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Stroud v. Walmart, Inc.

United States District Court, S.D. Mississippi, Southern Division

April 15, 2019

CHARLES STROUD, SR., Individually and as wrongful death representative of Charles Stroud, Jr. PLAINTIFF


          Louis Guirola, JR. United States District Judge.

         BEFORE THE COURT is the [69] Motion to Strike Plaintiff's Expert Designations filed by Defendant Walmart, Inc.[1] Plaintiff did not file a response. For the reasons below, the Court grants in part and denies in part the Motion to Strike Plaintiff's Expert Designations.

         I. DISCUSSION

         In this products liability case, Plaintiff alleges that his fifteen-year-old son died after intentionally inhaling a keyboard cleaning product called Ultra Duster, which another adult in the family purchased from Wal-Mart. Plaintiff alleges that Wal-Mart “is the manufacturer/designer/seller” of Ultra Duster. (Am. Compl. 1, 10, ECF No. 44.) He alleges that Wal-Mart knows that young people “huff” the product, but has attempted to reduce this misuse only by the inadequate measure of adding a bitterant.

The defendants have chosen profit over safety and chosen keyboard cleaning over young human life. In so doing the defendants have manufactured and sold a product that is defective in design, is inherently dangerous and have violated their obligation to adequately warn of the dangers of the Ultra Duster product, have failed to take measures to keep it out of the hands of children, and have taken safety steps that are designed to provide a defense to liability claims rather than recognize the reality that the product is not worth the harm that it causes, can never be made safe, and is a sham of a product that exists without adequate or legitimate reason save for the profit it brings to the defendants.

(Am. Compl. 4, ECF No. 44.) Plaintiff's claims against Wal-Mart are for defective design and failure to warn under the Mississippi Products Liability Act, and negligence in designing, testing, manufacturing, marketing, and selling the Ultra Duster product.

         The Motion to Strike Plaintiff's Expert Designations

         Wal-Mart has renewed its objections to Plaintiff's expert designations. The Magistrate Judge earlier denied Wal-Mart's motion to strike expert designations without prejudice, in part because Wal-Mart had not attached the designation itself. (Order, ECF No. 59.) The Magistrate Judge noted the history leading up to Wal-Mart's motion.

Plaintiff's original expert designation deadline was August 27, 2018 (ECF No. 23). On that date, he filed an Unopposed Motion for Extension of Time to Designate Experts (ECF No. 33). The Court granted the Motion, extending his deadline to September 10, 2018. On September 10, he filed a second Motion for Extension of Time to Designate Experts (ECF No. 34), seeking to extend his deadline to September 18, 2018. Because this second Motion failed to inform the Court whether it was opposed, as required by Local Uniform Civil Rule 7(b)(10), the Court denied the Motion without prejudice. Plaintiff did not file another motion, but he did not serve his designation of experts until September 21, 2018 (ECF No. 35). Thereafter, on October 8, 2018, Defendant Walmart filed its Motion to Strike Plaintiff's Expert Designations, asserting that the designation was late and did not comply with the Federal Rules of Civil Procedure or the Local Uniform Civil Rules.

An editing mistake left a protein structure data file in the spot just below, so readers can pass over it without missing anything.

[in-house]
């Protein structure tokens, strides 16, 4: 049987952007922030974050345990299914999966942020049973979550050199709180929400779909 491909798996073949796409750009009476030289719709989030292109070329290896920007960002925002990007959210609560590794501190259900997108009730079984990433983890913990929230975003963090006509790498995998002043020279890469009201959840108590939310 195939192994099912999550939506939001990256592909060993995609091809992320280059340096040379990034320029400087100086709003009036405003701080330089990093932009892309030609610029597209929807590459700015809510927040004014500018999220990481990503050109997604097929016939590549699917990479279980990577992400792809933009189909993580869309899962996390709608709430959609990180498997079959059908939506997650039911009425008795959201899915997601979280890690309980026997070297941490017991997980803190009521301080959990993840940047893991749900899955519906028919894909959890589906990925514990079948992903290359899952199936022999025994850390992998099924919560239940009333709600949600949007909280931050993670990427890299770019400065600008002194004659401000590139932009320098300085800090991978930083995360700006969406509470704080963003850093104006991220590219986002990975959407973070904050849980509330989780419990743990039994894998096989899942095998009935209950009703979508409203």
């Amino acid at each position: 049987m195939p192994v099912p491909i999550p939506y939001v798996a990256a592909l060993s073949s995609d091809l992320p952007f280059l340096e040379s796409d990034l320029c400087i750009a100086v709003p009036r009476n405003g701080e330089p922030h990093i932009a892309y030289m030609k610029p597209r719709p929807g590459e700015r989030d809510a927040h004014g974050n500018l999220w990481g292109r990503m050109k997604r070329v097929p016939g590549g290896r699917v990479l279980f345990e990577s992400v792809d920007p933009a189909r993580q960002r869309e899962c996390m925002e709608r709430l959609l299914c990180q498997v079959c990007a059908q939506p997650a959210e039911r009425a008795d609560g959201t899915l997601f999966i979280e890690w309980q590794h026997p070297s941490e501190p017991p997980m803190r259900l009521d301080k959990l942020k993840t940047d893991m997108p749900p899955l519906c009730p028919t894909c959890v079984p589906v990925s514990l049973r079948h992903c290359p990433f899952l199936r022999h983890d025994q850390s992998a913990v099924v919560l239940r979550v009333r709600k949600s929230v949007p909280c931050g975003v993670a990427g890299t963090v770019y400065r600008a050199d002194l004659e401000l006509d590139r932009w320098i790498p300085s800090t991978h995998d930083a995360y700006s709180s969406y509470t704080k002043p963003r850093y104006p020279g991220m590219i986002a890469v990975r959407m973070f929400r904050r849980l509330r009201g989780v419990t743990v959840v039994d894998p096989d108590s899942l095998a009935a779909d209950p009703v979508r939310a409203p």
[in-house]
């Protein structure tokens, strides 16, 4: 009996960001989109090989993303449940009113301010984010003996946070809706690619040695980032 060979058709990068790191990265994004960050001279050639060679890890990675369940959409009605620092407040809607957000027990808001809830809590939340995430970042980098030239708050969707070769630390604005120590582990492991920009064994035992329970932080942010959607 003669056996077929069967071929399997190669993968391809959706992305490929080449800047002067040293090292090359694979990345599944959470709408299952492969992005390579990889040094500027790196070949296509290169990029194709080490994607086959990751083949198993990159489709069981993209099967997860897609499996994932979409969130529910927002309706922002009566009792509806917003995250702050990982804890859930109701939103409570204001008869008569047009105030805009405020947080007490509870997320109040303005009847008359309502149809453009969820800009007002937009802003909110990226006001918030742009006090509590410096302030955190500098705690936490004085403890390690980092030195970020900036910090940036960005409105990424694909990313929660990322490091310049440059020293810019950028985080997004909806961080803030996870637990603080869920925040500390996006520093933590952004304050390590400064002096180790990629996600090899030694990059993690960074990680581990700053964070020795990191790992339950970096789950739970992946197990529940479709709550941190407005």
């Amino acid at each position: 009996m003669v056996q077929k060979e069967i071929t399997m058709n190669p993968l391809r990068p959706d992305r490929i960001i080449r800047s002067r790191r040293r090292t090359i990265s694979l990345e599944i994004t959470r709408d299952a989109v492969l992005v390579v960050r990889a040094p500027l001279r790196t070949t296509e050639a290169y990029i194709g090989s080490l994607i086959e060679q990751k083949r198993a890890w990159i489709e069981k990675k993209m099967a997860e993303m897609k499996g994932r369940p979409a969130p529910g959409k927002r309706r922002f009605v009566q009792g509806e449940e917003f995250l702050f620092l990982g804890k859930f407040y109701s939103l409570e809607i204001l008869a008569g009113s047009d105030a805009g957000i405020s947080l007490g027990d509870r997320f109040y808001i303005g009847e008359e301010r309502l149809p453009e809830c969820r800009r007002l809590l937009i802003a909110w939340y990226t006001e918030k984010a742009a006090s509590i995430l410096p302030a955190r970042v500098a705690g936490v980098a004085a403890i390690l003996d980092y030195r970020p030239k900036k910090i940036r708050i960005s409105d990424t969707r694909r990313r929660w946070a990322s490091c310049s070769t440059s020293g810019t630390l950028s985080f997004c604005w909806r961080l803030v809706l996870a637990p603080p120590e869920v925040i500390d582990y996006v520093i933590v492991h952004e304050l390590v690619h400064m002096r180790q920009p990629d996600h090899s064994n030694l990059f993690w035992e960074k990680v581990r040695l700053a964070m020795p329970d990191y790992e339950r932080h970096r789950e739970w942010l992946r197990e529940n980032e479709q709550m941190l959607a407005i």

(Id. at 1-2.) The Magistrate Judge 1) declined to strike the designation on untimeliness grounds and 2) denied without prejudice the request to strike for failure to comply with the Rules __ because Wal-Mart had not attached the designation, the Magistrate Judge could not determine its sufficiency. (Id. at 2.)

         Wal-Mart has now provided Plaintiff's designation of experts with its renewed motion to strike, which it filed on January 17, 2019. Plaintiff did not file a response, and the time for doing so has long expired. See L. U. Civ. R. 7(b)(4). Although the motion may be granted as unopposed, the Court nevertheless considers it on the merits.

         Local Rule 26 mandates that “[a] party must make full and complete disclosure [regarding expert witnesses] as required by Fed.R.Civ.P. 26(a)(2) and L.U. Civ. R. 26(a)(2)(D) no later than the time specified in the case management order.” L.U. Civ. R. 26(a)(2). Under Federal Rule 26, the disclosure of experts must be accompanied by a written report containing a complete statement of the witness's opinions and the basis for them, the facts or data considered, any exhibits that will be used, the witness's qualifications, and other information. Fed.R.Civ.P. 26(a)(2)(A)-(B). Local Rule 26 further states that “[a]n attempt to designate an expert without providing full disclosure information as required by this rule will not be considered a timely expert designation and may be stricken . . . .” L.U. Civ. R. 26(a)(2).

         Plaintiff has designated two experts, one of whom is Jim Faulk, Hancock County Coroner, “expected to testify as to medical causation” and the other is Jesse Hines, a scientist “expected to testify to the toxicology of the substance ingested” and related matters. (Def. Renewed Mot. to Strike Ex. A, ECF No. 70-1.) There is no further information provided.

         Assuming the Coroner should be considered similarly to a treating physician, Plaintiff's failure to provide a written report does not preclude the Coroner's testimony, but his testimony “must remain confined to facts disclosed during care and treatment of the patient, including his diagnosis, [and] the causation of a plaintiff's injuries . . . as long as the doctor formed those opinions based on his personal knowledge and observations obtained during the course of care and treatment.” Walker v. Target Corp., No. 2:16-CV-42-KS-MTP, 2017 WL 2903253, at *1 ...

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